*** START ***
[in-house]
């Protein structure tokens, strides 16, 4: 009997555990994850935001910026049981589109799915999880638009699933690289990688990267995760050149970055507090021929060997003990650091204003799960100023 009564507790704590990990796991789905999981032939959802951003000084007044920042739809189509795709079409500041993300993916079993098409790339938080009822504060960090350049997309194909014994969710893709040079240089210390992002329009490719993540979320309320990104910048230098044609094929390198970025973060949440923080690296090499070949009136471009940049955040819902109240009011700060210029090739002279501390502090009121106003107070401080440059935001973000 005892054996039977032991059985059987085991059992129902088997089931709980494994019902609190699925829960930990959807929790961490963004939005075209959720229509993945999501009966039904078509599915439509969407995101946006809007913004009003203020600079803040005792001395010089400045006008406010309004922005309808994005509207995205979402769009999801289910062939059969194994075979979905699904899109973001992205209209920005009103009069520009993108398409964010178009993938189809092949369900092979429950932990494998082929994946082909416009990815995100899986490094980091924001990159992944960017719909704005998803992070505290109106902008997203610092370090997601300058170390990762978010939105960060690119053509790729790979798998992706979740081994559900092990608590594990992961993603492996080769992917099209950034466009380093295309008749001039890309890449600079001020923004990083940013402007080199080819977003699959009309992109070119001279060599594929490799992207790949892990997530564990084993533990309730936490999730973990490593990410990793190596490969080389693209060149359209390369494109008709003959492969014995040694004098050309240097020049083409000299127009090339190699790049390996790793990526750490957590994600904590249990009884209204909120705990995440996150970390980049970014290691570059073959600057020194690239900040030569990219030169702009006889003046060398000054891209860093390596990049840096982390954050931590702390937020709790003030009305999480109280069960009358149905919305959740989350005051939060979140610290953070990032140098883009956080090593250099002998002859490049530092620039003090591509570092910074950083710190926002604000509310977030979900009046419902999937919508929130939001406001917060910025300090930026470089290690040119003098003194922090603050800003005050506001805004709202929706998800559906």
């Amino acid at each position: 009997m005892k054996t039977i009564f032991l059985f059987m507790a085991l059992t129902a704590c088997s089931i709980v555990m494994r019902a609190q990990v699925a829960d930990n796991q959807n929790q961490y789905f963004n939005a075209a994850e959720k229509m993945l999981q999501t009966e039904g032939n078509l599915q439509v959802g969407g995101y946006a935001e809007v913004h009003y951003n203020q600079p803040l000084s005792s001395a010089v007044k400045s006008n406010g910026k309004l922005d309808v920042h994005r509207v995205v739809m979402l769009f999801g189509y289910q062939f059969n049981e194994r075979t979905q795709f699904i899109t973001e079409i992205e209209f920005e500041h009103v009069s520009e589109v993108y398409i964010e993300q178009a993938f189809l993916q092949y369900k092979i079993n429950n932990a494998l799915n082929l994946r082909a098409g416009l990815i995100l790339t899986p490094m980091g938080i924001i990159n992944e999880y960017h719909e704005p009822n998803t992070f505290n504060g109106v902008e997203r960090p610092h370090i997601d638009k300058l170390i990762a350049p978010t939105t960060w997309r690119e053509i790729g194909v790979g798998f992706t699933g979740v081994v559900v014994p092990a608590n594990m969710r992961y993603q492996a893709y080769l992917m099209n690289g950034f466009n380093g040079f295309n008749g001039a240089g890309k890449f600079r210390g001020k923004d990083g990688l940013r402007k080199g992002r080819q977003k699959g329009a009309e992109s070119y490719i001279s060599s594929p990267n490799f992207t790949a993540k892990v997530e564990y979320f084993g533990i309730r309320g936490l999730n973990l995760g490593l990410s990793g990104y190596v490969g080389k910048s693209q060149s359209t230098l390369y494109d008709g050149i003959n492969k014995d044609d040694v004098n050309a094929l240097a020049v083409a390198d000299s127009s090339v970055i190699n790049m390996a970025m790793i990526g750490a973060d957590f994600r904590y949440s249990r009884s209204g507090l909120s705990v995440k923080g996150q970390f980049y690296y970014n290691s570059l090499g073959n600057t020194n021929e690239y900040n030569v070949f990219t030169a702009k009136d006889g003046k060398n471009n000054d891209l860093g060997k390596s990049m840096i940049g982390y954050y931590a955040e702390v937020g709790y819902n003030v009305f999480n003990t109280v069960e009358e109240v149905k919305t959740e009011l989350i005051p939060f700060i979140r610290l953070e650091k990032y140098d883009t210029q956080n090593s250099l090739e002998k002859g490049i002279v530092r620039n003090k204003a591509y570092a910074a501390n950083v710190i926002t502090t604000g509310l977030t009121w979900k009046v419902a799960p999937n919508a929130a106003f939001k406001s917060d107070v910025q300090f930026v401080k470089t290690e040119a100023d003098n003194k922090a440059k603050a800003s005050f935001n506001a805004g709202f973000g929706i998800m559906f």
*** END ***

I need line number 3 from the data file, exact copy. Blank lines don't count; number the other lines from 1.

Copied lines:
């Amino acid at each position: 009997m005892k054996t039977i009564f032991l059985f059987m507790a085991l059992t129902a704590c088997s089931i709980v555990m494994r019902a609190q990990v699925a829960d930990n796991q959807n929790q961490y789905f963004n939005a075209a994850e959720k229509m993945l999981q999501t009966e039904g032939n078509l599915q439509v959802g969407g995101y946006a935001e809007v913004h009003y951003n203020q600079p803040l000084s005792s001395a010089v007044k400045s006008n406010g910026k309004l922005d309808v920042h994005r509207v995205v739809m979402l769009f999801g189509y289910q062939f059969n049981e194994r075979t979905q795709f699904i899109t973001e079409i992205e209209f920005e500041h009103v009069s520009e589109v993108y398409i964010e993300q178009a993938f189809l993916q092949y369900k092979i079993n429950n932990a494998l799915n082929l994946r082909a098409g416009l990815i995100l790339t899986p490094m980091g938080i924001i990159n992944e999880y960017h719909e704005p009822n998803t992070f505290n504060g109106v902008e997203r960090p610092h370090i997601d638009k300058l170390i990762a350049p978010t939105t960060w997309r690119e053509i790729g194909v790979g798998f992706t699933g979740v081994v559900v014994p092990a608590n594990m969710r992961y993603q492996a893709y080769l992917m099209n690289g950034f466009n380093g040079f295309n008749g001039a240089g890309k890449f600079r210390g001020k923004d990083g990688l940013r402007k080199g992002r080819q977003k699959g329009a009309e992109s070119y490719i001279s060599s594929p990267n490799f992207t790949a993540k892990v997530e564990y979320f084993g533990i309730r309320g936490l999730n973990l995760g490593l990410s990793g990104y190596v490969g080389k910048s693209q060149s359209t230098l390369y494109d008709g050149i003959n492969k014995d044609d040694v004098n050309a094929l240097a020049v083409a390198d000299s127009s090339v970055i190699n790049m390996a970025m790793i990526g750490a973060d957590f994600r904590y949440s249990r009884s209204g507090l909120s705990v995440k923080g996150q970390f980049y690296y970014n290691s570059l090499g073959n600057t020194n021929e690239y900040n030569v070949f990219t030169a702009k009136d006889g003046k060398n471009n000054d891209l860093g060997k390596s990049m840096i940049g982390y954050y931590a955040e702390v937020g709790y819902n003030v009305f999480n003990t109280v069960e009358e109240v149905k919305t959740e009011l989350i005051p939060f700060i979140r610290l953070e650091k990032y140098d883009t210029q956080n090593s250099l090739e002998k002859g490049i002279v530092r620039n003090k204003a591509y570092a910074a501390n950083v710190i926002t502090t604000g509310l977030t009121w979900k009046v419902a799960p999937n919508a929130a106003f939001k406001s917060d107070v910025q300090f930026v401080k470089t290690e040119a100023d003098n003194k922090a440059k603050a800003s005050f935001n506001a805004g709202f973000g929706i998800m559906f």